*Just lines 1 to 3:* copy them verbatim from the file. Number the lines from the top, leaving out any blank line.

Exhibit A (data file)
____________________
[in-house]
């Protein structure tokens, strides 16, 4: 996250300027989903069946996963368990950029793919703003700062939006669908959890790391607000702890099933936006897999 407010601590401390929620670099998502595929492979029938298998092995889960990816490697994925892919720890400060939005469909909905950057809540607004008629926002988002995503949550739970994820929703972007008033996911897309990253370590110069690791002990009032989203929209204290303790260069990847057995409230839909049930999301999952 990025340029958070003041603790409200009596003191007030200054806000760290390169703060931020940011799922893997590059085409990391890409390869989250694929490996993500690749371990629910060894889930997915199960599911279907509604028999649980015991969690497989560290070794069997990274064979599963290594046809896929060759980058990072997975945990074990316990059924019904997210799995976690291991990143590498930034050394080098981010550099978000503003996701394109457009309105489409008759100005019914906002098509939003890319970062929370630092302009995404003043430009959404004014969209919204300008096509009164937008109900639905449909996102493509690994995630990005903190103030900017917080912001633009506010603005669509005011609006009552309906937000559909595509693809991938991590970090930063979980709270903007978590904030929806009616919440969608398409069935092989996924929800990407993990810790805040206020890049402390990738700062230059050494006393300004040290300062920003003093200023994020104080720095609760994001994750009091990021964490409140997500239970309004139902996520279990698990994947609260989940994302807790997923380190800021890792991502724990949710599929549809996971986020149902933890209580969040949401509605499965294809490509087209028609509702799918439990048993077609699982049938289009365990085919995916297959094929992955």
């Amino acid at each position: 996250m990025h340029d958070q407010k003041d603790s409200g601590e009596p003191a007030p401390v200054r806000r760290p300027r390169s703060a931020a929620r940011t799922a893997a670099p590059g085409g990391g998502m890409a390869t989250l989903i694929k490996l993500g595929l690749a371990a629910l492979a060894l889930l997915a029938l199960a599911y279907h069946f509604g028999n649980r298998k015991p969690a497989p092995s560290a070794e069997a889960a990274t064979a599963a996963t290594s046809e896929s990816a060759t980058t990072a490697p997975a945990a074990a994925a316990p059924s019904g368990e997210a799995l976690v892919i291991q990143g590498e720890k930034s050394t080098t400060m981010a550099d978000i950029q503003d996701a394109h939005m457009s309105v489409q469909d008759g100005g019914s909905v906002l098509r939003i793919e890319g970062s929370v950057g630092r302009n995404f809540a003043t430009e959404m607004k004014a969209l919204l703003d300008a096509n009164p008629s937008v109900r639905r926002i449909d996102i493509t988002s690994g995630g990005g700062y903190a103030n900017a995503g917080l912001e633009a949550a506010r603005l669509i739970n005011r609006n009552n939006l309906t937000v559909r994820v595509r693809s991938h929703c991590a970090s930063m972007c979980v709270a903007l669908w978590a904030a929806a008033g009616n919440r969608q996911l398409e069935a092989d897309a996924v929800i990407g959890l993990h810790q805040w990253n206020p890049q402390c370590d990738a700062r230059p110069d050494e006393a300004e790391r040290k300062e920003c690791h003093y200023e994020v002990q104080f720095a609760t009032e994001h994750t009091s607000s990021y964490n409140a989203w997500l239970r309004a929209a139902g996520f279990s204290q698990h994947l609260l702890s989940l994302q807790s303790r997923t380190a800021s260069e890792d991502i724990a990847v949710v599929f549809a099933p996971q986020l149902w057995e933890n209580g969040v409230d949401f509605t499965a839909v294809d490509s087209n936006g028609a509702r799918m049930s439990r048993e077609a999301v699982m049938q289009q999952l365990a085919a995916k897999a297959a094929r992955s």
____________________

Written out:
[in-house]
């Protein structure tokens, strides 16, 4: 996250300027989903069946996963368990950029793919703003700062939006669908959890790391607000702890099933936006897999 407010601590401390929620670099998502595929492979029938298998092995889960990816490697994925892919720890400060939005469909909905950057809540607004008629926002988002995503949550739970994820929703972007008033996911897309990253370590110069690791002990009032989203929209204290303790260069990847057995409230839909049930999301999952 990025340029958070003041603790409200009596003191007030200054806000760290390169703060931020940011799922893997590059085409990391890409390869989250694929490996993500690749371990629910060894889930997915199960599911279907509604028999649980015991969690497989560290070794069997990274064979599963290594046809896929060759980058990072997975945990074990316990059924019904997210799995976690291991990143590498930034050394080098981010550099978000503003996701394109457009309105489409008759100005019914906002098509939003890319970062929370630092302009995404003043430009959404004014969209919204300008096509009164937008109900639905449909996102493509690994995630990005903190103030900017917080912001633009506010603005669509005011609006009552309906937000559909595509693809991938991590970090930063979980709270903007978590904030929806009616919440969608398409069935092989996924929800990407993990810790805040206020890049402390990738700062230059050494006393300004040290300062920003003093200023994020104080720095609760994001994750009091990021964490409140997500239970309004139902996520279990698990994947609260989940994302807790997923380190800021890792991502724990949710599929549809996971986020149902933890209580969040949401509605499965294809490509087209028609509702799918439990048993077609699982049938289009365990085919995916297959094929992955």
């Amino acid at each position: 996250m990025h340029d958070q407010k003041d603790s409200g601590e009596p003191a007030p401390v200054r806000r760290p300027r390169s703060a931020a929620r940011t799922a893997a670099p590059g085409g990391g998502m890409a390869t989250l989903i694929k490996l993500g595929l690749a371990a629910l492979a060894l889930l997915a029938l199960a599911y279907h069946f509604g028999n649980r298998k015991p969690a497989p092995s560290a070794e069997a889960a990274t064979a599963a996963t290594s046809e896929s990816a060759t980058t990072a490697p997975a945990a074990a994925a316990p059924s019904g368990e997210a799995l976690v892919i291991q990143g590498e720890k930034s050394t080098t400060m981010a550099d978000i950029q503003d996701a394109h939005m457009s309105v489409q469909d008759g100005g019914s909905v906002l098509r939003i793919e890319g970062s929370v950057g630092r302009n995404f809540a003043t430009e959404m607004k004014a969209l919204l703003d300008a096509n009164p008629s937008v109900r639905r926002i449909d996102i493509t988002s690994g995630g990005g700062y903190a103030n900017a995503g917080l912001e633009a949550a506010r603005l669509i739970n005011r609006n009552n939006l309906t937000v559909r994820v595509r693809s991938h929703c991590a970090s930063m972007c979980v709270a903007l669908w978590a904030a929806a008033g009616n919440r969608q996911l398409e069935a092989d897309a996924v929800i990407g959890l993990h810790q805040w990253n206020p890049q402390c370590d990738a700062r230059p110069d050494e006393a300004e790391r040290k300062e920003c690791h003093y200023e994020v002990q104080f720095a609760t009032e994001h994750t009091s607000s990021y964490n409140a989203w997500l239970r309004a929209a139902g996520f279990s204290q698990h994947l609260l702890s989940l994302q807790s303790r997923t380190a800021s260069e890792d991502i724990a990847v949710v599929f549809a099933p996971q986020l149902w057995e933890n209580g969040v409230d949401f509605t499965a839909v294809d490509s087209n936006g028609a509702r799918m049930s439990r048993e077609a999301v699982m049938q289009q999952l365990a085919a995916k897999a297959a094929r992955s």